Meet Mr. Hoffman. This is Mr. Hoffman’s third year as our 5th grade teacher at The Cambridge School. He loves making the curriculum come to life for his students. So much so, that he grew one ‘glorious’ beard in order to embody, or incarnate, the historical figures his students are studying in Early American History this year. He told me that he does this for his students so that they may be able to visualize what John Smith, Miles Standish, William Bradford, and the Pilgrims looked like. It is that kind of enthusiasm, dedication and creativity that make our teachers the “living curriculum” at Cambridge.
I sat down with Mr. Hoffman in our school garden, the same garden in which his 5th grade class is growing new world crops to compliment the Early American history taught in the classroom. This is Mr. Hoffman’s story.
Me: Tell me a little about your educational and work background.
Mr. Hoffman: I graduated from Cedarville University with a double major in education and history. My original focus for teaching was middle school and high school. I taught American history, Chinese history and global cultures in China for four years.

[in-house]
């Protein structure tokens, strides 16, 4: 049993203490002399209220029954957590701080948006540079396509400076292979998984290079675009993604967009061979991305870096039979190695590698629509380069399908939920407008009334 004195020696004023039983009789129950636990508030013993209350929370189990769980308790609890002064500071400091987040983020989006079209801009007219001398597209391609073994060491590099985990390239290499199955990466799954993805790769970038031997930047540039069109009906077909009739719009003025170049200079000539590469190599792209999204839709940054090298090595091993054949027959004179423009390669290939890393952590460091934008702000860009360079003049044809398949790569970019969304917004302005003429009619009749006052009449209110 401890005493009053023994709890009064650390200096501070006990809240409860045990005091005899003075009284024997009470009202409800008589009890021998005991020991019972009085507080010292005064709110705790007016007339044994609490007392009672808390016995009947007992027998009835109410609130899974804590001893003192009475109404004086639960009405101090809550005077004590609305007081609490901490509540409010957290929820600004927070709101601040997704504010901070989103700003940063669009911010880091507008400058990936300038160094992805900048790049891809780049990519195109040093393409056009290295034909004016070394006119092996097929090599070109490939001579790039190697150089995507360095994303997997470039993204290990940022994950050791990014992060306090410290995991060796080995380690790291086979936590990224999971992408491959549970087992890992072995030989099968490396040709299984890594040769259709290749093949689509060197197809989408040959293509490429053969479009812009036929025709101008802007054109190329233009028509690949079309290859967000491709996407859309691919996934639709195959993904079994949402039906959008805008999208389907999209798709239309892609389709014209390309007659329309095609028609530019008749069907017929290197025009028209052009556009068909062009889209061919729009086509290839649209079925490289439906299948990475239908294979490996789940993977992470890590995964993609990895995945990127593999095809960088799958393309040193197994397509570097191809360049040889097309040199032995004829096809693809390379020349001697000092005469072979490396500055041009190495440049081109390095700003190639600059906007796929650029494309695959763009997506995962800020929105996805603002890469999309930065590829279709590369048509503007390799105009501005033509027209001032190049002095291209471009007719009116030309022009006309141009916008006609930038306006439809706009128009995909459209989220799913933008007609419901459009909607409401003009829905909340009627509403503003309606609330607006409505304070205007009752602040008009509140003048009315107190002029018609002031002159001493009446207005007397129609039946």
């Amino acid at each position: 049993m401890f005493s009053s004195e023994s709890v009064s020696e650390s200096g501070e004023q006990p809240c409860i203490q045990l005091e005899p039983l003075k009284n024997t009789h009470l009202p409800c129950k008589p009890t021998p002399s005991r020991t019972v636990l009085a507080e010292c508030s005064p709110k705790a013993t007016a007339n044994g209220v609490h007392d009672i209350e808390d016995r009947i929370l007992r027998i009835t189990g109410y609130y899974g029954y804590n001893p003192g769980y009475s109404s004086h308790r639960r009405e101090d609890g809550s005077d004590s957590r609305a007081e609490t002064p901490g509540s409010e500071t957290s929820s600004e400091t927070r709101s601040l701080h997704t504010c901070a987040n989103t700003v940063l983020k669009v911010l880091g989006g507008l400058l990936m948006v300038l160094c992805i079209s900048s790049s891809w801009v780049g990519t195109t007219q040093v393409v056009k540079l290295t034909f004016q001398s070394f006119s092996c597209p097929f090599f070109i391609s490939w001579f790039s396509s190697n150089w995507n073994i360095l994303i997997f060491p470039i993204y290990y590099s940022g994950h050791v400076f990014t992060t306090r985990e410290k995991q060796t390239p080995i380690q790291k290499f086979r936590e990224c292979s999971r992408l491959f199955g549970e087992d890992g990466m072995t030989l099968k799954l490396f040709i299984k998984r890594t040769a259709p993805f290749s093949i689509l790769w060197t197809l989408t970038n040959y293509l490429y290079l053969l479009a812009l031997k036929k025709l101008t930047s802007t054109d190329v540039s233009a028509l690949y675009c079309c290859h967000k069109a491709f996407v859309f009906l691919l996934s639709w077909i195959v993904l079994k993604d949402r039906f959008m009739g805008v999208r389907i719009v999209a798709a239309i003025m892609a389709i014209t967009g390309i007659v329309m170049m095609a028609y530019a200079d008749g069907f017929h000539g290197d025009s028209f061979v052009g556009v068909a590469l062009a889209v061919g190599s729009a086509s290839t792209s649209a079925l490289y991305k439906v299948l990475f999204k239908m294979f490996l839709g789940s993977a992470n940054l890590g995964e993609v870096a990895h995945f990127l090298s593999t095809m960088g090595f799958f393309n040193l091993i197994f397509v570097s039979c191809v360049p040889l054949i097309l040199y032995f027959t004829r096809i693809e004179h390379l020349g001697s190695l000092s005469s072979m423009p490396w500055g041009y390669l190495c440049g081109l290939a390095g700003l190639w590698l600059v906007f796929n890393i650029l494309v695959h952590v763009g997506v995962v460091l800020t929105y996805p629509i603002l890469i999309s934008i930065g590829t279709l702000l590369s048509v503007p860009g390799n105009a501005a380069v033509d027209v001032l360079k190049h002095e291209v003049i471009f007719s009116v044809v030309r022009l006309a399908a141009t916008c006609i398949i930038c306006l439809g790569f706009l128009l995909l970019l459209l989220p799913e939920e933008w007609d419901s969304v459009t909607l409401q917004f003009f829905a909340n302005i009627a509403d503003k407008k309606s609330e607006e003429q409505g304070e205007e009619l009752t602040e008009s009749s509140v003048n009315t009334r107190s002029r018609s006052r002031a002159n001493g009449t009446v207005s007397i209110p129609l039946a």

Teaching those history classes reminded me about how much I wanted further my own understanding of history, especially church history. It was in my fourth year of teaching in China that I began looking into graduate programs that focused on church history and historical theology. I was interested in learning the Biblical languages as well. I decided on Westminster Seminary in Escondido, CA. I received my Master’s in Historical Theology from Westminster.[quote align=”right” color=”#999999″]We are body and soul and we get to address those different areas in the classroom. It is much more encompassing than just teaching facts and content. I am not just teaching minds, but souls. The students are growing into who they are as people.[/quote]
Me: Why would someone with an advanced degree and such rich experience choose to teach 5th graders?